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Topic: geometry for secondary teachers
Replies: 0

 Ladnor Geissinger Posts: 55 Registered: 12/4/04
geometry for secondary teachers
Posted: Oct 3, 1997 1:45 PM

I appreciate seeing many suggestions from the list about which geometry
book at least one person believes is good for a course for secondary
teachers. But it's hard to tell if the book recommended is simply the
latest to appear on the desk or if there is something more to it. I
don't see much which tries to make explicit what the students in the
course really need and why, nor what it is about the particular book
recommended that makes it especially appropriate -- I'm looking for a
rationale. I have some questions about that.

Many geometric topics or strands have been mentioned in notes to the
list: Euclidean Geom, constructions, axiomatics, transformational geom,
non-Euclidean geom, finite geom, solid geom, geom prob., coordinate
(Cartesian) geom in dim 2,3,?, complex plane. When you decide on the
course content and a book and then recommend it to others, what are your
reasons for choosing to include some subset of these topics? Is it
mainly a matter of what you think they will in fact have to teach and how
they will be expected to teach it -- or are other considerations more
important?
Do you choose synthetic Euclid geom and axiomatics because you think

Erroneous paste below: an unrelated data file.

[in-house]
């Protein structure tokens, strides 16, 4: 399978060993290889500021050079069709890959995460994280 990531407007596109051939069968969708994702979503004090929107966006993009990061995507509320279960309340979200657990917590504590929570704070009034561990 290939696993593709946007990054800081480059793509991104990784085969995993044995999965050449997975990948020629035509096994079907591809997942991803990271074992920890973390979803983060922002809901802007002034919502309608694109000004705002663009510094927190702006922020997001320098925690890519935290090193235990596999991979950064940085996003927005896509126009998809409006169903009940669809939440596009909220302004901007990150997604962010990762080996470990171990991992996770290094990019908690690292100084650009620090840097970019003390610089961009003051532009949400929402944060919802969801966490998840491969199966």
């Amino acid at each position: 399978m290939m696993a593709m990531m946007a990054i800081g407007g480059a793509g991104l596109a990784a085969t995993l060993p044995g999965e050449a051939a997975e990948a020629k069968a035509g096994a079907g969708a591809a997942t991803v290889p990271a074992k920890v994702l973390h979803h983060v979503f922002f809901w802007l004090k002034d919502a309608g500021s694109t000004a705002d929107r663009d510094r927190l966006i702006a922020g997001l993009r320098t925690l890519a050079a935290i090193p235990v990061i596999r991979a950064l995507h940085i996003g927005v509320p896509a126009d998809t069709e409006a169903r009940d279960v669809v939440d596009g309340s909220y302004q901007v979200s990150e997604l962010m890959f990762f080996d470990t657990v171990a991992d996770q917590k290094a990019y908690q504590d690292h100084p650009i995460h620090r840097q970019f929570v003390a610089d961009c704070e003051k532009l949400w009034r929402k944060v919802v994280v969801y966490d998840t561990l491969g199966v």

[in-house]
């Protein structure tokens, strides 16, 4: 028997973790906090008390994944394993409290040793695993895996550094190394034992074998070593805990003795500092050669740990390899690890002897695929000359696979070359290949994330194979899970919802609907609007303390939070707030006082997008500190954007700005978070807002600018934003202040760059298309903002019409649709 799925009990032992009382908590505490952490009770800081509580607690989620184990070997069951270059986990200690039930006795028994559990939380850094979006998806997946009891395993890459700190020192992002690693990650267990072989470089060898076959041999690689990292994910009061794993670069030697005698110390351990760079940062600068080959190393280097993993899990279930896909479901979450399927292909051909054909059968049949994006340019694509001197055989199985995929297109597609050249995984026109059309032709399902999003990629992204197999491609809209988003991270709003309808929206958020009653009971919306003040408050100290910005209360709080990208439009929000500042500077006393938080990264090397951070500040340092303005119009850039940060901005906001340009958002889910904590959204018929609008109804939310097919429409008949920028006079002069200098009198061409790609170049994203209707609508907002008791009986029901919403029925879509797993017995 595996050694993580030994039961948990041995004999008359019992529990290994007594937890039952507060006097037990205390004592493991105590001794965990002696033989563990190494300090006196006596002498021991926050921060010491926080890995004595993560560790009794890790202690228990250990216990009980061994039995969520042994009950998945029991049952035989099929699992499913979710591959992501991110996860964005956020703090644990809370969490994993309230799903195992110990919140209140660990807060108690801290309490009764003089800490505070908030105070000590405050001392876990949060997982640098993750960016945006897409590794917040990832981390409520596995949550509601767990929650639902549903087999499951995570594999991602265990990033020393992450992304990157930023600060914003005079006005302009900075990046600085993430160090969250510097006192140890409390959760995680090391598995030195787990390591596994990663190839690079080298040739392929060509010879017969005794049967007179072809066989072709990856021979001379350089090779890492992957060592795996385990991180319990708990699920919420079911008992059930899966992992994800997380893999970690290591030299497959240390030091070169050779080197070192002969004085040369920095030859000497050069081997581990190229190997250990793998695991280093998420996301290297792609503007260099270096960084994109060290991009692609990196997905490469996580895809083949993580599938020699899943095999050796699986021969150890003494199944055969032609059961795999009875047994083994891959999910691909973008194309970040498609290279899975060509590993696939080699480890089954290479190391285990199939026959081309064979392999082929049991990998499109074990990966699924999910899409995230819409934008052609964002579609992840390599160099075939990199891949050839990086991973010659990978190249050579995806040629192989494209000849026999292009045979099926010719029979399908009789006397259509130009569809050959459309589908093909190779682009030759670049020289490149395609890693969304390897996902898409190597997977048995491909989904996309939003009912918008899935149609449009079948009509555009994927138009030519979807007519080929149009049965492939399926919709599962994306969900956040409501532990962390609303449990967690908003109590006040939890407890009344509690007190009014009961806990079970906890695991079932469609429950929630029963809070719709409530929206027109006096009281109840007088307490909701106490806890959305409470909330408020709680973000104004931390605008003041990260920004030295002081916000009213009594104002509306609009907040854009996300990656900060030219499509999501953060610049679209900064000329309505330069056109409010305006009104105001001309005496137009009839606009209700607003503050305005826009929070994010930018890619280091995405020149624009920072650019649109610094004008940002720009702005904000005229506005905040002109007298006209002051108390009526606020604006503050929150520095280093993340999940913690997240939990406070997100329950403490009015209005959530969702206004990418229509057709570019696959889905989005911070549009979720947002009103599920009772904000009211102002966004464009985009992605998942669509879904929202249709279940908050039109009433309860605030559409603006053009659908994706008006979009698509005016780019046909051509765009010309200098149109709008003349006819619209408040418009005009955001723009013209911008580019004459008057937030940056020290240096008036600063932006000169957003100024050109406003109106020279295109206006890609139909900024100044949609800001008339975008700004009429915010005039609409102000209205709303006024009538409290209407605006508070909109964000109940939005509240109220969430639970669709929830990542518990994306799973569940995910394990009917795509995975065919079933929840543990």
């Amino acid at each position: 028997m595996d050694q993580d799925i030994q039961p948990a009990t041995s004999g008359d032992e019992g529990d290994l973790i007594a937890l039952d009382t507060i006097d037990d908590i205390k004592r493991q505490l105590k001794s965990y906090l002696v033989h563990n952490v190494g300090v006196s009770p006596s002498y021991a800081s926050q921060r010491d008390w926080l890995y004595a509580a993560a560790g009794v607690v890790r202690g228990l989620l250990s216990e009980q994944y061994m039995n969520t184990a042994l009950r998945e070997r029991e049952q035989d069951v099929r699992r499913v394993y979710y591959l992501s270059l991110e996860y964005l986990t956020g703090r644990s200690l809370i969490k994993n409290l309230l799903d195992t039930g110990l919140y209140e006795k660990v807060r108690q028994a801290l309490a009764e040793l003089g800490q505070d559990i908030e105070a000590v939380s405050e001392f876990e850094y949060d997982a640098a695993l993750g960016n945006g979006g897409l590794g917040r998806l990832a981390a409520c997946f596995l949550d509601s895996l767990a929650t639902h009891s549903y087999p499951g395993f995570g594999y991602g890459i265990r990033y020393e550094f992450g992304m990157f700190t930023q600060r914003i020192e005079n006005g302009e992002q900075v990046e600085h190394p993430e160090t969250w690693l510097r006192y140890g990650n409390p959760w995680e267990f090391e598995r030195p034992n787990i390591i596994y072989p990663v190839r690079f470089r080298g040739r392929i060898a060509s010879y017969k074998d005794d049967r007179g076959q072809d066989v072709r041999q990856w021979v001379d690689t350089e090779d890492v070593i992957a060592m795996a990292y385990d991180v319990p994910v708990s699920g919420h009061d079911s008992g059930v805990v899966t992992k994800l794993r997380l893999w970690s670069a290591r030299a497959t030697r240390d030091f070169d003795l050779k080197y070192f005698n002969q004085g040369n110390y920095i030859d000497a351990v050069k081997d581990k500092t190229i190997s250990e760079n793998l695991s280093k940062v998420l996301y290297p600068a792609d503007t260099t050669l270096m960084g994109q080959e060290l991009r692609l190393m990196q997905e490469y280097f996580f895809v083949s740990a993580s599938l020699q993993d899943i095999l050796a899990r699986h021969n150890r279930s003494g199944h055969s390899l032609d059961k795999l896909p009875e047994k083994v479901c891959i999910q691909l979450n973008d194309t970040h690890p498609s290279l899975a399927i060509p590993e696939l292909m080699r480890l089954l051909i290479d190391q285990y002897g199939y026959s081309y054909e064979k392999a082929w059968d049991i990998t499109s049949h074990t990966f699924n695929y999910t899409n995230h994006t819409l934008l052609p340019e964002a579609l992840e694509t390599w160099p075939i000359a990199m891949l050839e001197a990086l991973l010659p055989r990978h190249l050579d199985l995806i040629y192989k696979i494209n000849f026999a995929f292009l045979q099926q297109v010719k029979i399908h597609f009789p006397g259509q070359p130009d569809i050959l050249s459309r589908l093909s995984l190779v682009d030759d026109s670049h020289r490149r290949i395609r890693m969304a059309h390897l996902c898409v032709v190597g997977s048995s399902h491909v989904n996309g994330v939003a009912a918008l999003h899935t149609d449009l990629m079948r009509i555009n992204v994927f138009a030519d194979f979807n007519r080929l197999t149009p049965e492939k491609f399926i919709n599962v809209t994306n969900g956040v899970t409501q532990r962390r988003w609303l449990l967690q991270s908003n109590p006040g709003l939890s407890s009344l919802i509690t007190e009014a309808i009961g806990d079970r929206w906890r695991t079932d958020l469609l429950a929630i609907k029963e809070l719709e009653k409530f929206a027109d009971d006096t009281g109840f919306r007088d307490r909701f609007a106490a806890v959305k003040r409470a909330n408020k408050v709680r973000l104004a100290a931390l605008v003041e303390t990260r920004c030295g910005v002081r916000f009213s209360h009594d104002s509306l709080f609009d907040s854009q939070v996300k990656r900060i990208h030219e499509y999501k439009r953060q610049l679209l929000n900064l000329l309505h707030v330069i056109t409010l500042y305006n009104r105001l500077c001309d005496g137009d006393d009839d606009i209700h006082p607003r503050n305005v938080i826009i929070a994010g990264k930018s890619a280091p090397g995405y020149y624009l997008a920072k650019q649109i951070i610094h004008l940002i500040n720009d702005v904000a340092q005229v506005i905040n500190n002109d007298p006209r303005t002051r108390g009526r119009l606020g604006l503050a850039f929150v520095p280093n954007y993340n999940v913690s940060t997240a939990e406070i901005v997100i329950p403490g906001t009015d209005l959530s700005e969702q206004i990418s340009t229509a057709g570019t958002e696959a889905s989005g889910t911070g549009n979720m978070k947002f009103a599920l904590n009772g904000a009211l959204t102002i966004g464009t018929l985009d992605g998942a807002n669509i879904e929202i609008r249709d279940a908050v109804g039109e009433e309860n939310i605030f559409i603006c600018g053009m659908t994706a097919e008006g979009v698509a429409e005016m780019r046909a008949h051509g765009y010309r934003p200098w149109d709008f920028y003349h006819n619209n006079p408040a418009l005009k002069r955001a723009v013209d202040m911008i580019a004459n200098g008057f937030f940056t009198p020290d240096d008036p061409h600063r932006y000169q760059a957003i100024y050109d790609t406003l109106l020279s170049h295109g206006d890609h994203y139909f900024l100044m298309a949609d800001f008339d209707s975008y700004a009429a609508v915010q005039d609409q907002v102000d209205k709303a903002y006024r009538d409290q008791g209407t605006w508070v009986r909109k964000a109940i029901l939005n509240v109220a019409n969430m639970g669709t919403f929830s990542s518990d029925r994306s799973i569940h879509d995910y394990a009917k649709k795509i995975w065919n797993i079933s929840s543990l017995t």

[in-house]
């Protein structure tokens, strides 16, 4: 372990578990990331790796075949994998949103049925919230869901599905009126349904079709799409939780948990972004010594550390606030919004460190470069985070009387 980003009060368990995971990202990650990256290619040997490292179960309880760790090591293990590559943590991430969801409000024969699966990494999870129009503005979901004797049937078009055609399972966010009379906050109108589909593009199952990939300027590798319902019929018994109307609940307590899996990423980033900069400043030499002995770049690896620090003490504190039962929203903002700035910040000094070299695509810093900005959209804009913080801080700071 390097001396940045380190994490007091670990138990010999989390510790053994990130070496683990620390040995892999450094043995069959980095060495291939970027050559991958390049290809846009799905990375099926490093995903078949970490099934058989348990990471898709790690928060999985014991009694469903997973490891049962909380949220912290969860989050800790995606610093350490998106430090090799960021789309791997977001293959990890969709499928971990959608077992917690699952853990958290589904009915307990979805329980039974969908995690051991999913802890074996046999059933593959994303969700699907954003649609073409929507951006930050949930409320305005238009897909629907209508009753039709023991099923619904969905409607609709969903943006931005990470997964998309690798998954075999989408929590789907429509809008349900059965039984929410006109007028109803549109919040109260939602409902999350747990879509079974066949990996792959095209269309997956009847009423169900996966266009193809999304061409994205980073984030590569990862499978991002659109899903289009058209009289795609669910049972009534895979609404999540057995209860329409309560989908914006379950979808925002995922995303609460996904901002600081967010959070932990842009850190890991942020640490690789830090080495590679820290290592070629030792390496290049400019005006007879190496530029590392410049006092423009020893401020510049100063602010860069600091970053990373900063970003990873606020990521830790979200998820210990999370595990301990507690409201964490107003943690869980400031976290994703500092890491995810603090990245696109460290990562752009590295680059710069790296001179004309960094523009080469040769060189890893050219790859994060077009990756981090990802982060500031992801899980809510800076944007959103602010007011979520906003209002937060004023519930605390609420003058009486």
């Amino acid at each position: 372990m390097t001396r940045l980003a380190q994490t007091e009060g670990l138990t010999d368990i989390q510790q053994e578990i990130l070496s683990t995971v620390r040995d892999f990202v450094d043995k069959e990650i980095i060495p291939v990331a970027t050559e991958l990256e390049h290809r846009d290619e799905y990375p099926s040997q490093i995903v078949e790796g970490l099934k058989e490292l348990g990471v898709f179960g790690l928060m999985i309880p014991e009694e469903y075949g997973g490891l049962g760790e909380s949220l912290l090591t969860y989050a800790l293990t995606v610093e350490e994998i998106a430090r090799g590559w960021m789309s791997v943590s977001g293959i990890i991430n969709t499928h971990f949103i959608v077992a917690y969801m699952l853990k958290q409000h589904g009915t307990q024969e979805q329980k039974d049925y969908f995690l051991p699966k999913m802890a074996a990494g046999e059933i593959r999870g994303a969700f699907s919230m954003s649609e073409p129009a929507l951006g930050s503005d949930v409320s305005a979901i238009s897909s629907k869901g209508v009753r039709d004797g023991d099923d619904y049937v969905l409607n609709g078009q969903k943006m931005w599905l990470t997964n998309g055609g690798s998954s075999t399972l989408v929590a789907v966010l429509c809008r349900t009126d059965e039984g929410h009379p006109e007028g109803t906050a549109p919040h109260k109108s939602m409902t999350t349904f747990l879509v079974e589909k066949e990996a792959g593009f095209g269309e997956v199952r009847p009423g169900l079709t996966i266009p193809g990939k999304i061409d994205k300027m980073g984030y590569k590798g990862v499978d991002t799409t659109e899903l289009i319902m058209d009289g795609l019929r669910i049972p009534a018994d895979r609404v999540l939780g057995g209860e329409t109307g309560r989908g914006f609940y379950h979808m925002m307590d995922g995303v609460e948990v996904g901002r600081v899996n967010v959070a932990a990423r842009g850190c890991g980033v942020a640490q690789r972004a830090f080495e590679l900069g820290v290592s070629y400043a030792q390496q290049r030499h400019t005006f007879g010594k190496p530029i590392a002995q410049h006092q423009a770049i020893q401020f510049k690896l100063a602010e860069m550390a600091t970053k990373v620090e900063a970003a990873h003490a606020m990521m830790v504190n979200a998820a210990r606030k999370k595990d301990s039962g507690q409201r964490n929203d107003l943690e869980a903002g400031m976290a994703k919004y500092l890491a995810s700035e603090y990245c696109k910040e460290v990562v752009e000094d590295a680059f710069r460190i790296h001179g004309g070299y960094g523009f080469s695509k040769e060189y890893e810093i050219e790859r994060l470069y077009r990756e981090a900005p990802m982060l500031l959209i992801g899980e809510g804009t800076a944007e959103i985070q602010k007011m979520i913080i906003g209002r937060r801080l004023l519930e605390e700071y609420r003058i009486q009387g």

that's the best way to both learn the needed geom and simultaneously
practice thinking and writing proofs?
Why would you choose non-Euclid or finite geoms? Is there some idea
here that's important for teachers, or just diversions from what has been
seen before?
Do you think they will find geom probability problems particularly
interesting and useful ?
Is the real point of choosing transformational geom to deepen their
understanding of function as a fundamental math object and a critical
element of high school math, while learning some geom?
Would you argue for Cartesian geom because Descartes' idea of combining
geom and algebra was the critical element that allowed the scientific
revolution to get rolling?
Would you argue for the complex plane as a good way to become comfortable
with using complex numbers [and why is that important?] while seeing a
slightly different version of coordinate geometry?
Would a course on Geometry, Vectors, and Matrices be just as appropriate
and useful -- are you assuming that these future teachers have already
What about some of the early uses of Cartesian geom -- statics,
mechanics? Or one view from theoretical mechanics that synthetic
geometry is a compact description of elementary notions of spatial
measurement -- early physics?

Maybe you have some references for me which outline or describe in detail
a rationale for what such a course should be.

Math Prof at UNC Chapel Hill & Math Chair at IAT
phone: 919-405-1925
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